I look around now at the Centre for Comparative Literature and realise that this Centre is, even in its darkest hours, a powerhouse for intellectual inquiry.  Today, the Centre found itself on the front page of the Globe and Mail receiving national exposure.  I think I can say that for many of my colleagues this was a huge – and much needed – surprise.

I urge readers of this blog to consider the future of Comparative Literature at the University of Toronto.  We have a series of ways you can follow our story and I provide to you a series of links:

www.savecomplit.ca — Main Resource and Information Page; if you send letters to the Dean, Provost, and President, we will happily publish them here.  All media stories will be included on this webpage.

www.PetitionOnline.com/complit/petition.html — Petition to Save Comparative Literature at the University of Toronto.  Major figures in Comparative Literature have already signed (as have many Frye Scholars): Ian Balfour, Svetlana Boym, Rey Chow, Jonathan Culler, Jonathan Hart, Nicholas Halmi, Linda Hutcheon, Andreas Huyssen, Ania Loomba, Franco Moretti, Tilottama Rajan, Germaine Warkentin.

http://www.facebook.com/pages/Save-Comp-Lit-at-U-of-T/128346170533811 — A Facebook page with information as it becomes available.

http://twitter.com/SaveComplit — Our Twitter account which will post links to news stories.

And, of course, we will continue to update the Frye community here at The Educated Imagination.

Northrop Frye: “There are bigger fools in the world”


Frye and Helen: the expression on his face is sweetly suggestive of his impassioned letters to her during the 1930s

Today is Frye’s birthday (1912-1991) and an opportune moment to hear what Frye has to say about himself.

His intermittent diaries between 1942 and 1955 contain just two birthday entries.

From his 1942 diary:

Thirty today.  Many good resolutions, most broken already.  (CW 8, 6)

From his 1950 diary while staying at Harvard and writing his seminal “Archetypes of Literature“:

Today was my thirty-eighth birthday.  Helen & I went down to the Harvard Co-operative Store (they call & pronounce it the “Harvard Coop”) & got me a summer suit & a lot of miscellaneous things, socks & tie & so on . . . On the way back I stopped at a liquor store & asked if if there were any formalities about purchasing liquor.  He said the formality consisted only in the possession of cash…

It’s important for me to get along on a concentrated job as soon as possible, because travel, which is said to broaden the mind, only flattens mine.  The exposure of my naturally introverted mind to a whole lot of new impressions confuses me, because I’m more at home with ideas, I’m not naturally observant, and what impressions I do get are random & badly selected.  Also they’re compared with the more familiar environment back home and, as I don’t know the new environment, the comparison is all out of focus. (ibid., 406)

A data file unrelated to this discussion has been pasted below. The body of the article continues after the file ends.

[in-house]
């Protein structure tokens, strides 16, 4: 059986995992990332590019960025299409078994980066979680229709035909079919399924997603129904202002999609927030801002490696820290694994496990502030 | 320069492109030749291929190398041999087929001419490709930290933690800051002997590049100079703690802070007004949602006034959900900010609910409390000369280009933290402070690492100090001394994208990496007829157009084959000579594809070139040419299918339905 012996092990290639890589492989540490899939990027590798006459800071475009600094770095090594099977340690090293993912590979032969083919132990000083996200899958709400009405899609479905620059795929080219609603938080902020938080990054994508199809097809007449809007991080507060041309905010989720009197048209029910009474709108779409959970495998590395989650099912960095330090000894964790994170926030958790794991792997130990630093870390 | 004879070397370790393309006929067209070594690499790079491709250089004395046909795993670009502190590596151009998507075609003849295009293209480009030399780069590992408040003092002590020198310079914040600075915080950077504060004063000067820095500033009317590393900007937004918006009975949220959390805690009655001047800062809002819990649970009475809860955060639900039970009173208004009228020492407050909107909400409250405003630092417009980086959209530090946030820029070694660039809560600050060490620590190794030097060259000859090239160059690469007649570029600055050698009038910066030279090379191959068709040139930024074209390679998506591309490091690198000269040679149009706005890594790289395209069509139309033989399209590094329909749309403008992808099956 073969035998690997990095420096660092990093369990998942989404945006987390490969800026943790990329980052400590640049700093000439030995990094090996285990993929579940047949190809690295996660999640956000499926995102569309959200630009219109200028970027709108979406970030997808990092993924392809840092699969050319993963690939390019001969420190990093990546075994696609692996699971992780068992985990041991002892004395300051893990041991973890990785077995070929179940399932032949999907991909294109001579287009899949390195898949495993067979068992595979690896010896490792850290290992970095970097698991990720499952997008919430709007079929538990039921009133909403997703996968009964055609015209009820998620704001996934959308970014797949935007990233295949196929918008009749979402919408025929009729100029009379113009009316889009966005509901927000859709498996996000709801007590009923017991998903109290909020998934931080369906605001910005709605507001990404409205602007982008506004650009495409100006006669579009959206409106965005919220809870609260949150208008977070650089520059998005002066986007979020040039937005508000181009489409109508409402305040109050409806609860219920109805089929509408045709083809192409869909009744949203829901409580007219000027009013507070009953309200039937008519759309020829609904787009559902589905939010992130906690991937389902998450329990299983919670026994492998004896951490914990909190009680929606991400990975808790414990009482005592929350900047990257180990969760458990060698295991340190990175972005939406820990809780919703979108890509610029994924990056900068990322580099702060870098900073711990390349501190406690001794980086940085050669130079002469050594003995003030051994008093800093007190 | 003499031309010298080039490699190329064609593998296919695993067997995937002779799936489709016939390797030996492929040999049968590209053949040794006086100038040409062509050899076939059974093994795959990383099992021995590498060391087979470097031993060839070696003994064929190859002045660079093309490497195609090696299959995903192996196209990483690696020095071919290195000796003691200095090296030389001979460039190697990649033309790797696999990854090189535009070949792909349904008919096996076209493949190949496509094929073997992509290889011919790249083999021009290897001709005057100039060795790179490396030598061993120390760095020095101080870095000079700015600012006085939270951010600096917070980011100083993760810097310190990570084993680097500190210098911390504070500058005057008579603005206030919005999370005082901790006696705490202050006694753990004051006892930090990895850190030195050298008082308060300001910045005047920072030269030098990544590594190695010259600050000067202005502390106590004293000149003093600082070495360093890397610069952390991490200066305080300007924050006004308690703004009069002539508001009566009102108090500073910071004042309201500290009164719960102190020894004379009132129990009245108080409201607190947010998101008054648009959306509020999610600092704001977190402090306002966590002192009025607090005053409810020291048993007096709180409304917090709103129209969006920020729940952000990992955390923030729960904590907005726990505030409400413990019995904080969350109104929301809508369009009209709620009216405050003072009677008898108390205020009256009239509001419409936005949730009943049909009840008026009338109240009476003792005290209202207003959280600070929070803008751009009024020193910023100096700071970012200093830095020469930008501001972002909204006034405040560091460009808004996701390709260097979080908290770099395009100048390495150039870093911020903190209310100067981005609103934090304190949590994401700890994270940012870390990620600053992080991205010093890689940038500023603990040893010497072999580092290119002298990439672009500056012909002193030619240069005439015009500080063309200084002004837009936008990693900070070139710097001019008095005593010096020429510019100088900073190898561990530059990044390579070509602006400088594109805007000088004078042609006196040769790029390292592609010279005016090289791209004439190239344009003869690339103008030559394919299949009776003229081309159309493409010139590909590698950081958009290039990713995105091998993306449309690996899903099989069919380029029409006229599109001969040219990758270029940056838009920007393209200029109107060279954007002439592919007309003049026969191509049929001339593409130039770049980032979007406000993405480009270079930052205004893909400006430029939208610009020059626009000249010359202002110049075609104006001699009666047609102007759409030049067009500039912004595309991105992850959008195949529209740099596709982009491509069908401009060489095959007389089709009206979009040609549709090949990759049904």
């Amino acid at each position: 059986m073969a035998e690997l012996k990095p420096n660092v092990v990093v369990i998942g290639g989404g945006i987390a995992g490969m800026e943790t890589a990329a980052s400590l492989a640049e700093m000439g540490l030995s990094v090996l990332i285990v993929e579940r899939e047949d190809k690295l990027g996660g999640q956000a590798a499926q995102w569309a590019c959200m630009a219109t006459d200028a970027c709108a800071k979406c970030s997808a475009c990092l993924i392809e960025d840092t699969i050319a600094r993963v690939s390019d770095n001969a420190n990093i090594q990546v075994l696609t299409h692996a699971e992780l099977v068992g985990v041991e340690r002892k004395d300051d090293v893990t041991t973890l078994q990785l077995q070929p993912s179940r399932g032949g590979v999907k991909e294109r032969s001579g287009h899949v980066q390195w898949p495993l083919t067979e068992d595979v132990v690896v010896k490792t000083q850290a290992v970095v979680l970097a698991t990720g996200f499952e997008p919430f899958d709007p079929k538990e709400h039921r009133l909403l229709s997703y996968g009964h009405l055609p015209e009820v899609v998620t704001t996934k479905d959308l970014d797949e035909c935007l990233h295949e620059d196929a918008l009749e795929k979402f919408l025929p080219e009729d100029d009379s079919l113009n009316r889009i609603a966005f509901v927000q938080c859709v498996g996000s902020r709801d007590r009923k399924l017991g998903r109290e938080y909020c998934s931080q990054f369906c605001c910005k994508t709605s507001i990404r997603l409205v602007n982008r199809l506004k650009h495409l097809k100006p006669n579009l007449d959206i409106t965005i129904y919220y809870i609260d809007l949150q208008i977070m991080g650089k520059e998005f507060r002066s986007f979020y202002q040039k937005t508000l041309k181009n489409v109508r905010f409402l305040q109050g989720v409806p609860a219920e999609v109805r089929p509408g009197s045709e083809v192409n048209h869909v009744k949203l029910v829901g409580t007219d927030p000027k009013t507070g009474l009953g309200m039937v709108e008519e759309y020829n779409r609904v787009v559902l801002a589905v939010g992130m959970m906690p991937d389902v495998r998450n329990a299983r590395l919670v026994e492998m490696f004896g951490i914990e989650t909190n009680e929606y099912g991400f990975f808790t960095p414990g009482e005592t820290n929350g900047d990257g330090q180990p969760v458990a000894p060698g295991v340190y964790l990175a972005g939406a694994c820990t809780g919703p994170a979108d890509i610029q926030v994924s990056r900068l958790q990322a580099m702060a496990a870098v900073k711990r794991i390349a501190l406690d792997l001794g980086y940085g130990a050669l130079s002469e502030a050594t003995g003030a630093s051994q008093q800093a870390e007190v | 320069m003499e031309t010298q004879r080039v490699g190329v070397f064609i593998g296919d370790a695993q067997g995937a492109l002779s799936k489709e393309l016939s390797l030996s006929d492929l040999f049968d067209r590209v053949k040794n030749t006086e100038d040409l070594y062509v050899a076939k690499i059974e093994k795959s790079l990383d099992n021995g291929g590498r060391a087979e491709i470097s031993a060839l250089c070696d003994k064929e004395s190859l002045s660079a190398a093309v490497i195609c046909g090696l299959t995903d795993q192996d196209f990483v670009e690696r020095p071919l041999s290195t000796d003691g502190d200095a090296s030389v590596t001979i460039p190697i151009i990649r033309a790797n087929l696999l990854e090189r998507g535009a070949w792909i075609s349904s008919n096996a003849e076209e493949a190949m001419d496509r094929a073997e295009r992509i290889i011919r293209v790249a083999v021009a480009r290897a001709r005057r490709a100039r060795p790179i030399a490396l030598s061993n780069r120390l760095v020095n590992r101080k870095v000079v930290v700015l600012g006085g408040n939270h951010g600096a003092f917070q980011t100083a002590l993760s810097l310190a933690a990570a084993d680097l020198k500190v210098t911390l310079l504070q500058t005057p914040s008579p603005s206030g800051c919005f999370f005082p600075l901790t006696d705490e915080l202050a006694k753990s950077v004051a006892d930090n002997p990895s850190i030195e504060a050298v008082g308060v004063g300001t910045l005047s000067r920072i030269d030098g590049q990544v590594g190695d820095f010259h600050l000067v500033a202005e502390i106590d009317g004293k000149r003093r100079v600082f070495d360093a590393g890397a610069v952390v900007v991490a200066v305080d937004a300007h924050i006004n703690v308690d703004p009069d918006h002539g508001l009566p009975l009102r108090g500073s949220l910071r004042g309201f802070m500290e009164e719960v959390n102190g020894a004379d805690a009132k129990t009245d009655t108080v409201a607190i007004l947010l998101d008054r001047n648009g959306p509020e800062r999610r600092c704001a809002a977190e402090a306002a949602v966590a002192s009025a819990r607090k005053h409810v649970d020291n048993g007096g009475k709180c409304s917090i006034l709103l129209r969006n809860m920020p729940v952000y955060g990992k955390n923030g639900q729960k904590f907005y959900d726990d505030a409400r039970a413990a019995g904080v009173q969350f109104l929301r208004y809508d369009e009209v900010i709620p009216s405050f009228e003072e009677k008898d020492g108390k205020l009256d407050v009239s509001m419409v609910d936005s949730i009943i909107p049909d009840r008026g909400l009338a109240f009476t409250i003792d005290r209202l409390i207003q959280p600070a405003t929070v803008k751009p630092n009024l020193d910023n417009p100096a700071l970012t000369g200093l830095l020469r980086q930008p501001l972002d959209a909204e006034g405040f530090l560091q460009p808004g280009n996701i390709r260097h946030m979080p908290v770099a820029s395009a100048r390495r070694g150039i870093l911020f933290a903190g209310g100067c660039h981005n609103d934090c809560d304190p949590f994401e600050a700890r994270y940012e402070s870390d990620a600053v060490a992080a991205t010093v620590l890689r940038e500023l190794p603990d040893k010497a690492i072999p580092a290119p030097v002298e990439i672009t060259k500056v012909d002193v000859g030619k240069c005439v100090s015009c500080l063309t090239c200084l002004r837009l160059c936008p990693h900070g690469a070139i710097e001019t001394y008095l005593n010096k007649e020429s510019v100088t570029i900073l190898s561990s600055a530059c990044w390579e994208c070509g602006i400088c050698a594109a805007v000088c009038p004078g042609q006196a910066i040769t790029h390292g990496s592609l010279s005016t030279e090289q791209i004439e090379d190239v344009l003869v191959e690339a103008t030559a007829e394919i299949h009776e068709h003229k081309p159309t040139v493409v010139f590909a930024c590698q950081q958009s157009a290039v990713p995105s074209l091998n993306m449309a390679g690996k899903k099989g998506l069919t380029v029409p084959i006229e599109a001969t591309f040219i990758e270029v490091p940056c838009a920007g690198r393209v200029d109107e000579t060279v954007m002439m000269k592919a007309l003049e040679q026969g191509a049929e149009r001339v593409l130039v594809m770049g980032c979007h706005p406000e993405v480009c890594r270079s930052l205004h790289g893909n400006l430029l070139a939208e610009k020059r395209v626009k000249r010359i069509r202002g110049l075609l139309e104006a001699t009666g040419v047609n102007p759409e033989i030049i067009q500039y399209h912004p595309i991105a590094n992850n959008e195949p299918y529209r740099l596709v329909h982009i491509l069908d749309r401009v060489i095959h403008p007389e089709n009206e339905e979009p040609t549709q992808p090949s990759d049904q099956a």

We get much more of this sort of autobiographical detail in his letters, written between the ages of 19 and 24, to Helen Kemp.

Postmarked 14 June 1932:

The Muse is still stubborn.  I have a good idea but no technique.  I have a conception for a really good poem, I am pretty sure, but what I put down is as flat and dry as the the Great Sahara.  I guess I’m essentially prosaic.  I can work myself up into a state of maudlin sentimentality, put down about ten lines of the most villainous doggerel imaginable, and then kick myself and tear the filthy thing up.  However, I got out the book of twentieth-century American poetry from the library and that cheered me up.  There are bigger fools in the world.  (CW 1, 19-20)

Postmarked 25 August 1932:

What I am worried about is my own personal cowardice.  I am easily disheartened by failure, badly upset by slights, retiring and sensitive — a sissy, in short.  Sissies are very harmless and usually agreeable people, but they are not leaders or fighters.  I would make a very graceful shadow boxer, but little more.  I haven’t the grit to look the Wedding Guest in the eye.  “Put on the armor of God,” said a minister unctuously to me when I told him this.  Good advice, but without wishing to seem flippant, I don’t want armour, divine or otherwise — snails and mud-turtles are encased in armour — what I want is a thick skin.  (ibid., 63)

11 October 1933:

You say I am necessary to your existence.  Does that mean: